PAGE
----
Biodiversity offsetting involves the balancing of biodiversity loss in one place (and at one time) by an equivalent biodiversity gain elsewhere (an outcome referred to as No Net Loss). The conservation science literature has chiefly addressed the extent to which biodiversity offsets can serve as a conservation tool, focusing on the technical challenges of its implementation. However, offsetting has more profound implications than this technical approach suggests. In this paper we introduce the concept of policy frames, and use it to identify four ways in which non-human nature and its conservation are reframed by offsetting. Firstly, offsetting reframes nature in terms of isolated biodiversity units that can be simply defined, measured and exchanged across time and space to achieve equivalence between ecological losses and gains. Secondly, it reframes biodiversity as lacking locational specificity, ignoring broader dimensions of place and deepening a nature–culture and nature–society divide. Thirdly, it reframes conservation as an exchange of credits implying that the value of non-human nature can be set by price. Fourthly, it ties conservation to land development and economic growth, foreshadowing and bypassing an oppositional position. We conclude that by presenting offsetting as a technical issue, the problem of biodiversity loss due to development is depoliticized. As a result the possibility of opposing and challenging environmental destruction is foreclosed, and a dystopian future of continued biodiversity loss is presented as the only alternative.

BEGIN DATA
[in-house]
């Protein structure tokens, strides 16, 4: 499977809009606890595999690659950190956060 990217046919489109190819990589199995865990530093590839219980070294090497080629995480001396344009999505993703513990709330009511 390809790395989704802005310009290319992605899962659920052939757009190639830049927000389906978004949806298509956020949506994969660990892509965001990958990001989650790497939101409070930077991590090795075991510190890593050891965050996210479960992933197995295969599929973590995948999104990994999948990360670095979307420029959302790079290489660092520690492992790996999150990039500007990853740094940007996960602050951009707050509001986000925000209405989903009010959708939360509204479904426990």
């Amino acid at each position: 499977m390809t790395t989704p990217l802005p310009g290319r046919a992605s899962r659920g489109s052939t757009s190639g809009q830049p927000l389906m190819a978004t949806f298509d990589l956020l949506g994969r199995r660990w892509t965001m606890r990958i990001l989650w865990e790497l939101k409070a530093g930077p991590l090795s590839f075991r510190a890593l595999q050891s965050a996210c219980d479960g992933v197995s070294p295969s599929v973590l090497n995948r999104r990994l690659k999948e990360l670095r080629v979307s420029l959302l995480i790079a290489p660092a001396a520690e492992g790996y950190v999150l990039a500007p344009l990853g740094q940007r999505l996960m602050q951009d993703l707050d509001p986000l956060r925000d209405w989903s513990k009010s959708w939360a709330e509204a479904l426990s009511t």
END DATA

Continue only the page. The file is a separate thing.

Singularities have a great influence on kinematics and dynamics of both serial and parallel robots. In order to prevent a robot from entering singular configurations, it needs to measure the “distance” between the robot current configuration and the singular configuration. This paper presents a novel approach based on characteristic angles to measure closeness to singularities. For the problem of inconsistent dimensions in the scalar product of screws, the physical meanings of twists and wrenches are reinterpreted. For the problem of the metric invariant to origin selection, the origin of the screw frame is required to coincide with the origin of the robotic tool frame. The major merit of the proposed metric lies in the identical result of measuring similar mechanisms with different sizes. Moreover, the measurement is insensitive to screw magnitude, since the metric expression is dimensionless. Furthermore, the geometrical meaning of the determinant of a screw matrix is clarified.